But I guess I disagree that all that stuff happening at same time would be pretty damn weird imo.


If I had to choose it would be JHay probably a 1 war difference with Frazier. But if they can add 2 war – they can take the 10m and get at least Neil Walker who can maybe even play third and maybe a little money for the glut of righty relievers. Mercer and Cervelli are harder to replace because of the internal drop off.


I hope they have enough money to sign Brian Duensing unless they go complete rebuild all bets are off

John W

When you look at how definitively mediocre this team projects to be BEFORE they have to take theoretical risks downgrading position(s) to free up money it spells out exactly why NH and co should have never been extended for 4 more years.


I second this and would add that its w/o any upgrades from the minors. Seems that consensus is that younger players available now would all be downgrades to existing players.


I’ve said this out loud to myself many times. What is the difference between the minor leaguers called up by the Cardinals and Pirates? It seems that- there is little-to-no-learning curve from the Cards’ players, while ours seem to take a lot more time in becoming productive players. Look at this year, the Cards basically turned over a quarter of their starting lineup and competed for the Wild Card. Us, not so much.


I agree with one caveat. The Cardinals sent at least 4 players back down to the minors in the last couple of years after they were all productive initially (Grichuk, Wong, Diaz, and Piscotty). Not sure how to explain that. At least in part it suggests these four all over-achieved initially.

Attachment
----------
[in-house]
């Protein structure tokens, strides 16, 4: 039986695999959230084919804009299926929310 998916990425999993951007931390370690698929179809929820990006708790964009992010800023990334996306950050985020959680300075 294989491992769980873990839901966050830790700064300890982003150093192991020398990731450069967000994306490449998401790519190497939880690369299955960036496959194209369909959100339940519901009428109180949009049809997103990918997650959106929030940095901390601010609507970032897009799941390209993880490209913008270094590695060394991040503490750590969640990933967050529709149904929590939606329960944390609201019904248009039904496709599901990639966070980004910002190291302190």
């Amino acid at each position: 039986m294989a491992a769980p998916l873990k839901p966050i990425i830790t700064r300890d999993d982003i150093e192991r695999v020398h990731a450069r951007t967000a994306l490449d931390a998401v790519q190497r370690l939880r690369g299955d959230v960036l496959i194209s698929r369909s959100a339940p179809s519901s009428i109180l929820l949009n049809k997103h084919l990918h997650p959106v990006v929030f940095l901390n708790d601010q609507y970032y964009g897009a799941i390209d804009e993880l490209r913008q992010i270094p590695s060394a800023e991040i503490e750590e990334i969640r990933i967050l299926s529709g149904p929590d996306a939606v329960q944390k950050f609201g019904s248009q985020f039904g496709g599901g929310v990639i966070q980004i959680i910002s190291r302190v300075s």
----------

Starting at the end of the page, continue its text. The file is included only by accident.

Wacha has been up and down

John W

Correct. And this was a minor league system that was praised at every turn. The reality is that almost all of the future players in the system look like downgrades(with the possible execption of some one like Tucker who has a high ceiling but also a low floor)

Downgrading or parallel moves on a team that is already mediocre… am I missing something about our future?


4 starting pitchers, the entire outfield and 40% of the infield are all homegrown. The farm system deserved to be praised. It seems like it was assumed that the team would follow a straight line progression to World Series contender. NH f’d up after 2015 and overestimated and two main cogs (Cervelli and Polanco) had their careers’ derailed.


Sort of. Harrison was acquired by a trade. Williams as well (pitcher). two of the outfielders were acquired by different management over 10+ years ago. Jordy was 2008 I think. There’s credit to be given, I agree but we’re not talking about historical successes. We’re talking about the last several years being relatively unfruitful when needed.


Harrison and Williams both played in the Pirates ML system. I don’t think being drafted or signed as an International FA is required to be homegrown.

The Pirates essentially graduated Bell, Taillon, Kuhl, Frazier & Williams over the last two years. How many regulars do you think organizations graduate each year?

Granted these graduations weren’t enough, but graduations are never going to be able to replace losing players in trade or FA and major decline in current players. The FO didn’t properly project current roster players, too many didn’t meet expectations over the last two seasons (McCutchen, Polanco, Cervelli, Liriano, Niese, Kang, Marte, Cole), are all guys that through one way or another failed to live up to past production or failed to improve.

I think there are a few lessons to be drawn for NH with respect to hoarding prospects and when to add ML roster players. The Indians should be the new prototype, they seemed to have taken the Royals model and used it more effectively (they’ve spent money much more effectively than the Royals did).

William R. Maloni Sr

Who praised the PBC minors besides Keith Law and this publication???

John W

It was highly regarded by BA the last 5 years I’d say.


Great article. Well reasoned.